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Annenberg School of Communication and Journalism University of Southern California

Facebook Settles Over Privacy Deception Charges

Facebook and the Federal Trade Commission are settling over deception charges.

Facebook announced Tuesday it is settling with the Federal Trade Commission over charges it deceived consumers.

The FTC charged that the social network told people they could keep the information they share private, then allowed it to be made public.

The charges go back to 2009, when Facebook changed its privacy settings to make public information that users may have deemed private.  This included their list of friends, for example.

The FTC says the settlement now requires Facebook to get people's approval before changing how it shares their data.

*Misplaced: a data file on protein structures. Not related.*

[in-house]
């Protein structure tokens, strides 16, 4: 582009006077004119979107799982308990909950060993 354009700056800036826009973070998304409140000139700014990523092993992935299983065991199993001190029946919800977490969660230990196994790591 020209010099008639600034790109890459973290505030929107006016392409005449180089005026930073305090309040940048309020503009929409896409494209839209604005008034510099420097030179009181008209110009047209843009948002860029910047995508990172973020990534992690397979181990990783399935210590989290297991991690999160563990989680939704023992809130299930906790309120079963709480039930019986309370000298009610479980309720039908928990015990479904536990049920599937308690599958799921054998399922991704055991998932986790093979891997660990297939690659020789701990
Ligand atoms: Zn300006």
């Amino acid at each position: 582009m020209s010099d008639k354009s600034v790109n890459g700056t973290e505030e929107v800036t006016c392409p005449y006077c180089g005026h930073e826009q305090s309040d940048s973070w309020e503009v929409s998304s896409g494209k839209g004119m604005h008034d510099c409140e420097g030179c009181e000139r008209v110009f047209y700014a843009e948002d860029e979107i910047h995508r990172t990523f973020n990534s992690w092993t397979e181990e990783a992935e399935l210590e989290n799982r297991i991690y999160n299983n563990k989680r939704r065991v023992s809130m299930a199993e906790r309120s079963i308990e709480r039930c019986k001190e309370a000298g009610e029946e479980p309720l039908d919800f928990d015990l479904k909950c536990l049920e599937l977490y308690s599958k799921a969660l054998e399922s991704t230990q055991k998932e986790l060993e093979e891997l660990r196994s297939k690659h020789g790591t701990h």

In a blog post, Facebook CEO Mark Zuckerberg said the company has made a "bunch of mistakes." But he adds that this has often overshadowed the good work Facebook has done.  He says Facebook has addressed many of the FTC's concerns already.

Facebook will not pay anything to settle the case, although future violations could lead to civil fines.

Zuckerberg said Facebook has created two new executive positions--a chief privacy officer of products and a chief privacy officer of policy in response to the settlement.

The Associated Press contributed to this story.

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